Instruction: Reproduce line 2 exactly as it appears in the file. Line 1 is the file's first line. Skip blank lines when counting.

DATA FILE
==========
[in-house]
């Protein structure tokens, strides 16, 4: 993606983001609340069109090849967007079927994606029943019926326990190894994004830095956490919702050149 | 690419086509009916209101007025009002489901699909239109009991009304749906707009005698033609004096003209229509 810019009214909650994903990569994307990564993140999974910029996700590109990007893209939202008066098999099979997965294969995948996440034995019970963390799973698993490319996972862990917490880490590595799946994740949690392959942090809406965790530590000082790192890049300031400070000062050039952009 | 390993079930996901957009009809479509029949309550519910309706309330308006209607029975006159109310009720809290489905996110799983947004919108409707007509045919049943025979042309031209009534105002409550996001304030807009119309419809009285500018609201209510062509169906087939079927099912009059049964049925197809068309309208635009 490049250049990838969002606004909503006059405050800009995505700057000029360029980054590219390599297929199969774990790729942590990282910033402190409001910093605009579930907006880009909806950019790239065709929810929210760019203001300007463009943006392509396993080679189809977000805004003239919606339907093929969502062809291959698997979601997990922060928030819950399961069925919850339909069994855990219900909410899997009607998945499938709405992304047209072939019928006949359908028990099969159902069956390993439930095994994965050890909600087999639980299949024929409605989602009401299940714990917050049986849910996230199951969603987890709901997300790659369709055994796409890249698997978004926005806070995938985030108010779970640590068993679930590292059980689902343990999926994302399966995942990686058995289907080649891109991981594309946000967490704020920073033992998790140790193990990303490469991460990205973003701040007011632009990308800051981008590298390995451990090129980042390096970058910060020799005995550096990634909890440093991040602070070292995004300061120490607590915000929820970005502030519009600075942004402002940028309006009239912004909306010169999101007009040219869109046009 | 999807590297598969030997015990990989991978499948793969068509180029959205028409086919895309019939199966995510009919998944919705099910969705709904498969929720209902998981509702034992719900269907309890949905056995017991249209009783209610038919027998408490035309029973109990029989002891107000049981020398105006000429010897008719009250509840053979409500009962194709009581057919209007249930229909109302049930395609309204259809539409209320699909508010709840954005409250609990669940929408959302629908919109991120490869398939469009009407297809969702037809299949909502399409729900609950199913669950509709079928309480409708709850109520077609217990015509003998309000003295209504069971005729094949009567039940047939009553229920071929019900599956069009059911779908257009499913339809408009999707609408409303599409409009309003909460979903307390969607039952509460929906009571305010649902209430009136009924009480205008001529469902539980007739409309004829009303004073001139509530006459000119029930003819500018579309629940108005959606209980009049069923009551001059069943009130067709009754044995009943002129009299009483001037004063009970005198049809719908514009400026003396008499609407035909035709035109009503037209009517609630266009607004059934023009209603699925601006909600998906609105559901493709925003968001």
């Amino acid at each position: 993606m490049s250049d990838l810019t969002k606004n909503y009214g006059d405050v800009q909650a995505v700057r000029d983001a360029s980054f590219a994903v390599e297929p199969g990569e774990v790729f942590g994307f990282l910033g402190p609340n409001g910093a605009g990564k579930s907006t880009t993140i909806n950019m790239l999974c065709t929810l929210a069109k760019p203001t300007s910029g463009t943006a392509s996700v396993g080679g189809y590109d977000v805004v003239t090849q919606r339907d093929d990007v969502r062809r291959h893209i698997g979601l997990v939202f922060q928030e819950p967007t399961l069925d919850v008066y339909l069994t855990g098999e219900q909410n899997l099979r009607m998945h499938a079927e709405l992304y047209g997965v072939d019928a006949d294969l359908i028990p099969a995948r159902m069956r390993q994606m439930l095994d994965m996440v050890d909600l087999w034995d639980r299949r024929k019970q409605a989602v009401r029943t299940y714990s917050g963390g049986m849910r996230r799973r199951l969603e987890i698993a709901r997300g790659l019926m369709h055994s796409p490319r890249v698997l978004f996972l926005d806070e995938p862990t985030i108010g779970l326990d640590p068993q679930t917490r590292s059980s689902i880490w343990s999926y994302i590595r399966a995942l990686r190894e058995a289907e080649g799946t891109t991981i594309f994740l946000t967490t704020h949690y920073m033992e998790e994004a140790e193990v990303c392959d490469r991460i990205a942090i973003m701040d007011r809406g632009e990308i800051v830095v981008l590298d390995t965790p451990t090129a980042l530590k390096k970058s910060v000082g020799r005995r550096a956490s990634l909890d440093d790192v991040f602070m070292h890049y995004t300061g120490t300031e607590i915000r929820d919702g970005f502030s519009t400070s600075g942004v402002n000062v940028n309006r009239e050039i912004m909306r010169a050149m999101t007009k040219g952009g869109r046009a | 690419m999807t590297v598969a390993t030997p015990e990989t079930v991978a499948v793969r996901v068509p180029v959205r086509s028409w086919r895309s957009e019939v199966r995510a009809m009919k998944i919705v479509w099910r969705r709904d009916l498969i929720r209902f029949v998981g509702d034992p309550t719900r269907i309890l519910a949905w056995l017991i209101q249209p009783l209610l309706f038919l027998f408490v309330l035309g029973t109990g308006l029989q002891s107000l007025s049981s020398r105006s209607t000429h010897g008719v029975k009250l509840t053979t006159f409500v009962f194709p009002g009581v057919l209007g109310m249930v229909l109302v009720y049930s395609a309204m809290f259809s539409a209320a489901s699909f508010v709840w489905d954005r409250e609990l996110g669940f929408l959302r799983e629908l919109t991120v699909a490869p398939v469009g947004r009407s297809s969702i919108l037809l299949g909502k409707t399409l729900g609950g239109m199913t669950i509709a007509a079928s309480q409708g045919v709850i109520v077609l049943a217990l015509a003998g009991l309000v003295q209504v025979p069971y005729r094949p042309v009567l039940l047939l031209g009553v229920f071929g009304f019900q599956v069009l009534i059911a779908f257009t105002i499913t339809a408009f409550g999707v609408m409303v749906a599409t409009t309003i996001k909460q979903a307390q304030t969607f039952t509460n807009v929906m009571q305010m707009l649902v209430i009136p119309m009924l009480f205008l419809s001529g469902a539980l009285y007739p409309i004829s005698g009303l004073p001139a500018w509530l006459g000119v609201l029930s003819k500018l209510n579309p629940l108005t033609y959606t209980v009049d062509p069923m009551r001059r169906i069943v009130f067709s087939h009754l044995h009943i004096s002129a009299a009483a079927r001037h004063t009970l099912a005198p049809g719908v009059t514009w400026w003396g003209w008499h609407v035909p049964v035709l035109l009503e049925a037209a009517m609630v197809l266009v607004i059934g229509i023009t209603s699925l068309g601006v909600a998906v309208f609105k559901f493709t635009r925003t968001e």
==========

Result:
């Protein structure tokens, strides 16, 4: 993606983001609340069109090849967007079927994606029943019926326990190894994004830095956490919702050149 | 690419086509009916209101007025009002489901699909239109009991009304749906707009005698033609004096003209229509 810019009214909650994903990569994307990564993140999974910029996700590109990007893209939202008066098999099979997965294969995948996440034995019970963390799973698993490319996972862990917490880490590595799946994740949690392959942090809406965790530590000082790192890049300031400070000062050039952009 | 390993079930996901957009009809479509029949309550519910309706309330308006209607029975006159109310009720809290489905996110799983947004919108409707007509045919049943025979042309031209009534105002409550996001304030807009119309419809009285500018609201209510062509169906087939079927099912009059049964049925197809068309309208635009 490049250049990838969002606004909503006059405050800009995505700057000029360029980054590219390599297929199969774990790729942590990282910033402190409001910093605009579930907006880009909806950019790239065709929810929210760019203001300007463009943006392509396993080679189809977000805004003239919606339907093929969502062809291959698997979601997990922060928030819950399961069925919850339909069994855990219900909410899997009607998945499938709405992304047209072939019928006949359908028990099969159902069956390993439930095994994965050890909600087999639980299949024929409605989602009401299940714990917050049986849910996230199951969603987890709901997300790659369709055994796409890249698997978004926005806070995938985030108010779970640590068993679930590292059980689902343990999926994302399966995942990686058995289907080649891109991981594309946000967490704020920073033992998790140790193990990303490469991460990205973003701040007011632009990308800051981008590298390995451990090129980042390096970058910060020799005995550096990634909890440093991040602070070292995004300061120490607590915000929820970005502030519009600075942004402002940028309006009239912004909306010169999101007009040219869109046009 | 999807590297598969030997015990990989991978499948793969068509180029959205028409086919895309019939199966995510009919998944919705099910969705709904498969929720209902998981509702034992719900269907309890949905056995017991249209009783209610038919027998408490035309029973109990029989002891107000049981020398105006000429010897008719009250509840053979409500009962194709009581057919209007249930229909109302049930395609309204259809539409209320699909508010709840954005409250609990669940929408959302629908919109991120490869398939469009009407297809969702037809299949909502399409729900609950199913669950509709079928309480409708709850109520077609217990015509003998309000003295209504069971005729094949009567039940047939009553229920071929019900599956069009059911779908257009499913339809408009999707609408409303599409409009309003909460979903307390969607039952509460929906009571305010649902209430009136009924009480205008001529469902539980007739409309004829009303004073001139509530006459000119029930003819500018579309629940108005959606209980009049069923009551001059069943009130067709009754044995009943002129009299009483001037004063009970005198049809719908514009400026003396008499609407035909035709035109009503037209009517609630266009607004059934023009209603699925601006909600998906609105559901493709925003968001």